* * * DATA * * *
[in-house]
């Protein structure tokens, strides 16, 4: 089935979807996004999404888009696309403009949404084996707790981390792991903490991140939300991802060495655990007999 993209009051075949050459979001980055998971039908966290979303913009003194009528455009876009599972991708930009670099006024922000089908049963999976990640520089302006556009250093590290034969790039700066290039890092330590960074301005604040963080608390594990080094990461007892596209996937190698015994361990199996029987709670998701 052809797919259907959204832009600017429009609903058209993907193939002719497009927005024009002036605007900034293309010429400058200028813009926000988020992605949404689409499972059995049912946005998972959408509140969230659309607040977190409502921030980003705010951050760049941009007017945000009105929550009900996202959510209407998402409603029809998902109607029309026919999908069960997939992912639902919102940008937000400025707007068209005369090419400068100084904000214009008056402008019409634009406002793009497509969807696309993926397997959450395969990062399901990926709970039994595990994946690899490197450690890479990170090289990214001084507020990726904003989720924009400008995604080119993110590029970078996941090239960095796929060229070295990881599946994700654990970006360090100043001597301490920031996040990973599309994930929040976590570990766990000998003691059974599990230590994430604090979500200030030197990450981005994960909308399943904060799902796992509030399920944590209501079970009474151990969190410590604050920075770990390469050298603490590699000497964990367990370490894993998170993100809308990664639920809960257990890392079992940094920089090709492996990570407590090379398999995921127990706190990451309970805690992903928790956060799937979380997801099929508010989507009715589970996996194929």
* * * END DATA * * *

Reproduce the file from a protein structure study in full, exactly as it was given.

[in-house]
């Protein structure tokens, strides 16, 4: 089935979807996004999404888009696309403009949404084996707790981390792991903490991140939300991802060495655990007999 993209009051075949050459979001980055998971039908966290979303913009003194009528455009876009599972991708930009670099006024922000089908049963999976990640520089302006556009250093590290034969790039700066290039890092330590960074301005604040963080608390594990080094990461007892596209996937190698015994361990199996029987709670998701 052809797919259907959204832009600017429009609903058209993907193939002719497009927005024009002036605007900034293309010429400058200028813009926000988020992605949404689409499972059995049912946005998972959408509140969230659309607040977190409502921030980003705010951050760049941009007017945000009105929550009900996202959510209407998402409603029809998902109607029309026919999908069960997939992912639902919102940008937000400025707007068209005369090419400068100084904000214009008056402008019409634009406002793009497509969807696309993926397997959450395969990062399901990926709970039994595990994946690899490197450690890479990170090289990214001084507020990726904003989720924009400008995604080119993110590029970078996941090239960095796929060229070295990881599946994700654990970006360090100043001597301490920031996040990973599309994930929040976590570990766990000998003691059974599990230590994430604090979500200030030197990450981005994960909308399943904060799902796992509030399920944590209501079970009474151990969190410590604050920075770990390469050298603490590699000497964990367990370490894993998170993100809308990664639920809960257990890392079992940094920089090709492996990570407590090379398999995921127990706190990451309970805690992903928790956060799937979380997801099929508010989507009715589970996996194929």